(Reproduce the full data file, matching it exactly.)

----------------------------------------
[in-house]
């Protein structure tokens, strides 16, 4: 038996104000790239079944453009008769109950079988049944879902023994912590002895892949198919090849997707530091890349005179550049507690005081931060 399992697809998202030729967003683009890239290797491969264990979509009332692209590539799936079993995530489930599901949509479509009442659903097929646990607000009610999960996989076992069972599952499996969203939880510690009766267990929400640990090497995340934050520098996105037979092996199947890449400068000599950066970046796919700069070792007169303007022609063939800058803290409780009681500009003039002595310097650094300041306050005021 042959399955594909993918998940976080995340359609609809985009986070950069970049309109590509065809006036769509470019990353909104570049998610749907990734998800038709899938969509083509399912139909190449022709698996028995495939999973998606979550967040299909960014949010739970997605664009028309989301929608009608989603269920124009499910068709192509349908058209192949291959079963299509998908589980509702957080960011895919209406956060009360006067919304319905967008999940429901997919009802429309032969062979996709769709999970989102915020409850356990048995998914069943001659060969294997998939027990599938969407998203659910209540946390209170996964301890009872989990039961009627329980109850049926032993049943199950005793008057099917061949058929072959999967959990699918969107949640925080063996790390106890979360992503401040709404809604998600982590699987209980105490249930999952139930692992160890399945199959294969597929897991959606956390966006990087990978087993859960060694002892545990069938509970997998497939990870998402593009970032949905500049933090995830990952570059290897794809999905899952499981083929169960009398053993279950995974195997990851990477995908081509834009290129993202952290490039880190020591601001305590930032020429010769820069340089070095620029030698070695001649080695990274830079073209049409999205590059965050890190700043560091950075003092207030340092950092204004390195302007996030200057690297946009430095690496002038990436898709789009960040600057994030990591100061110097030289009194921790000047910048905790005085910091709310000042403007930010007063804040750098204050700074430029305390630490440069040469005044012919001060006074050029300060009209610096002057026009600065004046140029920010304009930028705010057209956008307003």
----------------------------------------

[in-house]
């Protein structure tokens, strides 16, 4: 038996104000790239079944453009008769109950079988049944879902023994912590002895892949198919090849997707530091890349005179550049507690005081931060 399992697809998202030729967003683009890239290797491969264990979509009332692209590539799936079993995530489930599901949509479509009442659903097929646990607000009610999960996989076992069972599952499996969203939880510690009766267990929400640990090497995340934050520098996105037979092996199947890449400068000599950066970046796919700069070792007169303007022609063939800058803290409780009681500009003039002595310097650094300041306050005021 042959399955594909993918998940976080995340359609609809985009986070950069970049309109590509065809006036769509470019990353909104570049998610749907990734998800038709899938969509083509399912139909190449022709698996028995495939999973998606979550967040299909960014949010739970997605664009028309989301929608009608989603269920124009499910068709192509349908058209192949291959079963299509998908589980509702957080960011895919209406956060009360006067919304319905967008999940429901997919009802429309032969062979996709769709999970989102915020409850356990048995998914069943001659060969294997998939027990599938969407998203659910209540946390209170996964301890009872989990039961009627329980109850049926032993049943199950005793008057099917061949058929072959999967959990699918969107949640925080063996790390106890979360992503401040709404809604998600982590699987209980105490249930999952139930692992160890399945199959294969597929897991959606956390966006990087990978087993859960060694002892545990069938509970997998497939990870998402593009970032949905500049933090995830990952570059290897794809999905899952499981083929169960009398053993279950995974195997990851990477995908081509834009290129993202952290490039880190020591601001305590930032020429010769820069340089070095620029030698070695001649080695990274830079073209049409999205590059965050890190700043560091950075003092207030340092950092204004390195302007996030200057690297946009430095690496002038990436898709789009960040600057994030990591100061110097030289009194921790000047910048905790005085910091709310000042403007930010007063804040750098204050700074430029305390630490440069040469005044012919001060006074050029300060009209610096002057026009600065004046140029920010304009930028705010057209956008307003």